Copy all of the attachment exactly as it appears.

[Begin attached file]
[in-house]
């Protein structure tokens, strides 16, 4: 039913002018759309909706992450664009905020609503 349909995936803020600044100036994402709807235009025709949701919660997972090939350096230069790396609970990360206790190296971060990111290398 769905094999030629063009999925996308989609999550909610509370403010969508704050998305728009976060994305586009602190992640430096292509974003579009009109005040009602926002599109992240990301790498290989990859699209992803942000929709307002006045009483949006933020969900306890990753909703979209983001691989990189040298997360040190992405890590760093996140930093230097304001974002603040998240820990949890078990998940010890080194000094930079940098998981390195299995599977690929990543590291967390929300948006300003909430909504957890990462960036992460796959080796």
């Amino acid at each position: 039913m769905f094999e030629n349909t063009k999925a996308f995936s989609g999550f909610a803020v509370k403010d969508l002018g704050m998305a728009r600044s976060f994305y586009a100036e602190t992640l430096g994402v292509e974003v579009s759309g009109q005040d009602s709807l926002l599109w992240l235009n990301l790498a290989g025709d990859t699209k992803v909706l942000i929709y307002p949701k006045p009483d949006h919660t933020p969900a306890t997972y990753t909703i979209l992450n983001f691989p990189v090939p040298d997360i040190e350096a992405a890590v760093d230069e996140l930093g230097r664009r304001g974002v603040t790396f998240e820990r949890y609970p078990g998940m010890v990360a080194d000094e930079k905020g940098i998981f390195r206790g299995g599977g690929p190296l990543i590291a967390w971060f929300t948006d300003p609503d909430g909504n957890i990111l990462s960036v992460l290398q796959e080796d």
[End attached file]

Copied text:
[in-house]
């Protein structure tokens, strides 16, 4: 039913002018759309909706992450664009905020609503 349909995936803020600044100036994402709807235009025709949701919660997972090939350096230069790396609970990360206790190296971060990111290398 769905094999030629063009999925996308989609999550909610509370403010969508704050998305728009976060994305586009602190992640430096292509974003579009009109005040009602926002599109992240990301790498290989990859699209992803942000929709307002006045009483949006933020969900306890990753909703979209983001691989990189040298997360040190992405890590760093996140930093230097304001974002603040998240820990949890078990998940010890080194000094930079940098998981390195299995599977690929990543590291967390929300948006300003909430909504957890990462960036992460796959080796």
């Amino acid at each position: 039913m769905f094999e030629n349909t063009k999925a996308f995936s989609g999550f909610a803020v509370k403010d969508l002018g704050m998305a728009r600044s976060f994305y586009a100036e602190t992640l430096g994402v292509e974003v579009s759309g009109q005040d009602s709807l926002l599109w992240l235009n990301l790498a290989g025709d990859t699209k992803v909706l942000i929709y307002p949701k006045p009483d949006h919660t933020p969900a306890t997972y990753t909703i979209l992450n983001f691989p990189v090939p040298d997360i040190e350096a992405a890590v760093d230069e996140l930093g230097r664009r304001g974002v603040t790396f998240e820990r949890y609970p078990g998940m010890v990360a080194d000094e930079k905020g940098i998981f390195r206790g299995g599977g690929p190296l990543i590291a967390w971060f929300t948006d300003p609503d909430g909504n957890i990111l990462s960036v992460l290398q796959e080796d």